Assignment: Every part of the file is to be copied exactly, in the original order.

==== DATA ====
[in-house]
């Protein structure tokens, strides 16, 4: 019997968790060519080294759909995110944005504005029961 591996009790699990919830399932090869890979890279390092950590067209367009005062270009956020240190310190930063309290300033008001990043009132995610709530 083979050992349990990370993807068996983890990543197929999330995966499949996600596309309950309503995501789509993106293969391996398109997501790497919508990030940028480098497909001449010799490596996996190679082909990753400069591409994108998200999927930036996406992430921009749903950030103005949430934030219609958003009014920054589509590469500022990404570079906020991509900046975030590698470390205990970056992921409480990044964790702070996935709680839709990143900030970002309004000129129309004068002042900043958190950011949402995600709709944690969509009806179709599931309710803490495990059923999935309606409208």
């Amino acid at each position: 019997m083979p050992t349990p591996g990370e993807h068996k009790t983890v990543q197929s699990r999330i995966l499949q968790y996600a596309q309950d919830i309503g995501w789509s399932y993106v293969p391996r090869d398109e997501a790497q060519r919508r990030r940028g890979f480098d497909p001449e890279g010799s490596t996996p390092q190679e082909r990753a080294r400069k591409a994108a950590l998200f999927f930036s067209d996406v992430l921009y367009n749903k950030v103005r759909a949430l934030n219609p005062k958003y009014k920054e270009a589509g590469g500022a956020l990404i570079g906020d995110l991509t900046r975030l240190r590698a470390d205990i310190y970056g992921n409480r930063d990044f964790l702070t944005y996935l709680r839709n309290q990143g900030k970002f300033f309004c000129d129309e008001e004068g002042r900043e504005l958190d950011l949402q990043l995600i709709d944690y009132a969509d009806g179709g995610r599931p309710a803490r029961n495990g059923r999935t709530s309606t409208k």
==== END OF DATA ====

[in-house]
């Protein structure tokens, strides 16, 4: 019997968790060519080294759909995110944005504005029961 591996009790699990919830399932090869890979890279390092950590067209367009005062270009956020240190310190930063309290300033008001990043009132995610709530 083979050992349990990370993807068996983890990543197929999330995966499949996600596309309950309503995501789509993106293969391996398109997501790497919508990030940028480098497909001449010799490596996996190679082909990753400069591409994108998200999927930036996406992430921009749903950030103005949430934030219609958003009014920054589509590469500022990404570079906020991509900046975030590698470390205990970056992921409480990044964790702070996935709680839709990143900030970002309004000129129309004068002042900043958190950011949402995600709709944690969509009806179709599931309710803490495990059923999935309606409208």
């Amino acid at each position: 019997m083979p050992t349990p591996g990370e993807h068996k009790t983890v990543q197929s699990r999330i995966l499949q968790y996600a596309q309950d919830i309503g995501w789509s399932y993106v293969p391996r090869d398109e997501a790497q060519r919508r990030r940028g890979f480098d497909p001449e890279g010799s490596t996996p390092q190679e082909r990753a080294r400069k591409a994108a950590l998200f999927f930036s067209d996406v992430l921009y367009n749903k950030v103005r759909a949430l934030n219609p005062k958003y009014k920054e270009a589509g590469g500022a956020l990404i570079g906020d995110l991509t900046r975030l240190r590698a470390d205990i310190y970056g992921n409480r930063d990044f964790l702070t944005y996935l709680r839709n309290q990143g900030k970002f300033f309004c000129d129309e008001e004068g002042r900043e504005l958190d950011l949402q990043l995600i709709d944690y009132a969509d009806g179709g995610r599931p309710a803490r029961n495990g059923r999935t709530s309606t409208k």